Wonderland Review | Palace Theatre | Manchester
“That’s how power works.”
No puns, wordplay or poetry are embraced in this curious take on a grown-up Alice in Wonderland. Lewis Carroll’s adventures centre on themes of identity, innocence and death.Toying with boundaries and conventions as Alice struggles to make sense of the new world around her.
Jack Murphy and Gregory Boyd's modern remixing of Alice’s adventures are set on an estate where wannabe writer, Alice and daughter Ellie have started on the “Worst Day”. It is clear from the song that Alice has been reworked with a status and sense of self that has hit an all-time low. Having had her car stolen, been fired and left Ellie to find food, Alice proceeds to ignore her helpful neighbour, Jack (Stephen Webb) and question why her ex-husband divorced her. It is a relief when White Rabbit (David Willetts) pops through the family’s desk and shows the women (and Jack) the way to Wonderland via a broken lift.
The problem with Wonderland is the added weight it carries. Three members travel to the “bonkers” world, presenting Wonderland as a real place. While the original text has the luxury of one character questioning life through meaningless puzzles, a loss of innocence and a looming fear of death. Wonderland has been seized by three superficial characters, replacing any real threats with a cartoonish vision that makes Disney’s animated world look far more menacing.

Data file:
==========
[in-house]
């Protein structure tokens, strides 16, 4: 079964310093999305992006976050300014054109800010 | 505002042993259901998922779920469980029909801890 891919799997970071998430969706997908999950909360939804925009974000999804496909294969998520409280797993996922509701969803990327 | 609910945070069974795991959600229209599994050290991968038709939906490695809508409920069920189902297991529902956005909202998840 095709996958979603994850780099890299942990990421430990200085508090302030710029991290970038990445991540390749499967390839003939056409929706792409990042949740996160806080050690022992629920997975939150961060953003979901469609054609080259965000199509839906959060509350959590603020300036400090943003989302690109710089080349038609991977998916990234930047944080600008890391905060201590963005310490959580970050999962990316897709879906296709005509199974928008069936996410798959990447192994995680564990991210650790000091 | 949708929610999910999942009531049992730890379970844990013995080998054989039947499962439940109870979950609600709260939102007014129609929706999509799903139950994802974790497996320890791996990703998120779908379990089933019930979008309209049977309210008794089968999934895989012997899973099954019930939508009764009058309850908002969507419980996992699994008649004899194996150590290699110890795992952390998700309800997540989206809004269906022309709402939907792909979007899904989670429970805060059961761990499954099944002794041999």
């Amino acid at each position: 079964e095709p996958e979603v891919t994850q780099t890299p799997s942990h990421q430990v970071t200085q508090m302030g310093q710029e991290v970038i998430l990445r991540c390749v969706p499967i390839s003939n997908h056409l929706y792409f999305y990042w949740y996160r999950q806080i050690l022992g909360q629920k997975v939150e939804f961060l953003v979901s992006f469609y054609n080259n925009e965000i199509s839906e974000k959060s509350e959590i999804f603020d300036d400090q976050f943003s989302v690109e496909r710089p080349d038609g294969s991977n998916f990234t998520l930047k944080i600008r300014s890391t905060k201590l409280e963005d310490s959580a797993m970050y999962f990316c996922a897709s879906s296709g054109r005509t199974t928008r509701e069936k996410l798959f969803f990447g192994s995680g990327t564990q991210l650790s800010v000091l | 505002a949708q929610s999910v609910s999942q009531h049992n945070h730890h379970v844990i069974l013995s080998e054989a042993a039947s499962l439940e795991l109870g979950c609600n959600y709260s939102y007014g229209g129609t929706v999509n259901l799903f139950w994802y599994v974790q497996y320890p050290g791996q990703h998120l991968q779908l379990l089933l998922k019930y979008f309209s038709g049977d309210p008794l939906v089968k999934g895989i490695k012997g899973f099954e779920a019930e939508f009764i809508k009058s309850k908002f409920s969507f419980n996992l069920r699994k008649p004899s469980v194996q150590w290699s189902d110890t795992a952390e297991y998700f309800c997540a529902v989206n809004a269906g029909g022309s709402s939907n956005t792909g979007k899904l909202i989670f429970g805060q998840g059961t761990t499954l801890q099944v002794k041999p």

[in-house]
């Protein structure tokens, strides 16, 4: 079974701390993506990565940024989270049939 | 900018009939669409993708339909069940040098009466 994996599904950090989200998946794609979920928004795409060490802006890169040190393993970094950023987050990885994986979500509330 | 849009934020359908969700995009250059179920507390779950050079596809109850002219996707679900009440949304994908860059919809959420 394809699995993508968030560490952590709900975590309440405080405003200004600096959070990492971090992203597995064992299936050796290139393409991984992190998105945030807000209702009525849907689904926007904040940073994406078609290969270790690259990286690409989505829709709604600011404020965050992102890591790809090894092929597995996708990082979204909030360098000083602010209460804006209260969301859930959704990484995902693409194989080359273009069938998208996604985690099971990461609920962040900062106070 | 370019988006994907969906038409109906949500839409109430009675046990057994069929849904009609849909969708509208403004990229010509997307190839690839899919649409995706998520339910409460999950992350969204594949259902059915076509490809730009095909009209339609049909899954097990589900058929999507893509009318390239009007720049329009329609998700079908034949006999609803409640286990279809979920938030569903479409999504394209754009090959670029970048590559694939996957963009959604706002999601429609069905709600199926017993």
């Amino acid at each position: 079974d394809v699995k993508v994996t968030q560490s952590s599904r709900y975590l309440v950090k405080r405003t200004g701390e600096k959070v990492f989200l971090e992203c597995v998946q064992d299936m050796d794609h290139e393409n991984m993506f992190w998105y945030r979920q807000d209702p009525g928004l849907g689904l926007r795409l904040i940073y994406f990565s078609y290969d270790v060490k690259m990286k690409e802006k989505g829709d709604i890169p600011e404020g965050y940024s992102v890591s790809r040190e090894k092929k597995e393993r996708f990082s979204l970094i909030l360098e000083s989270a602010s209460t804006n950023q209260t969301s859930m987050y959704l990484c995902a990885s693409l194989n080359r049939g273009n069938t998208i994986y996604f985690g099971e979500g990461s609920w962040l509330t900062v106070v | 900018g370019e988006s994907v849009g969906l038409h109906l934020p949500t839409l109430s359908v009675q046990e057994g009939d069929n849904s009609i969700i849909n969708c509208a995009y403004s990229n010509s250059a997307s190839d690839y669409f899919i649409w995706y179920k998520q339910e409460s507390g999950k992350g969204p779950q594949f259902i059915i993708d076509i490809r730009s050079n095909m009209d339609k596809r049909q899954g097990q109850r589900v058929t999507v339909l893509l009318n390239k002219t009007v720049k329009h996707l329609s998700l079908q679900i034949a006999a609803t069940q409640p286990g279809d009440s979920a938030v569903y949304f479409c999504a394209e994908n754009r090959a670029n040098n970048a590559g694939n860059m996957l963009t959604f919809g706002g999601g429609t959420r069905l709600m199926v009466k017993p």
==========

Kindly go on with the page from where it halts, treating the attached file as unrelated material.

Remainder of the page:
A story of self-discovery through the Looking Glass split between four characters feels rushed and makes little sense in terms of plot. Wonderlands nonsensical rules are pushed to breaking point as the characters explain that having your head cut off for the first time is a rite of passage, allowing you to remain in Wonderland forever.
Superb singers Kerry Ellis, Natalie McQueen and Wendy Peters belt out performances of Hail the Queen, I Will Prevail and This is Who I Am. Unfortunately, this only draws attention to the material, most of which could have been lifted from any musical. The pop ballads quickly become monotonous as smoke fills the stage, engulfing the audience in another blanket pseudo-inspirational track.
Familiar characters appear stating “I’m a cat”, “I’m late” and “life is like a caterpillar” but their simplistic roles fail to fill a void in the plot. Little development is made and many characters become irrelevant as the story struggles to move.
Lewis Carroll’s world was a false Eden, forcing Alice to question her life and expectations. Wonderland is a shallow reflection on life and a painful waste of great source material.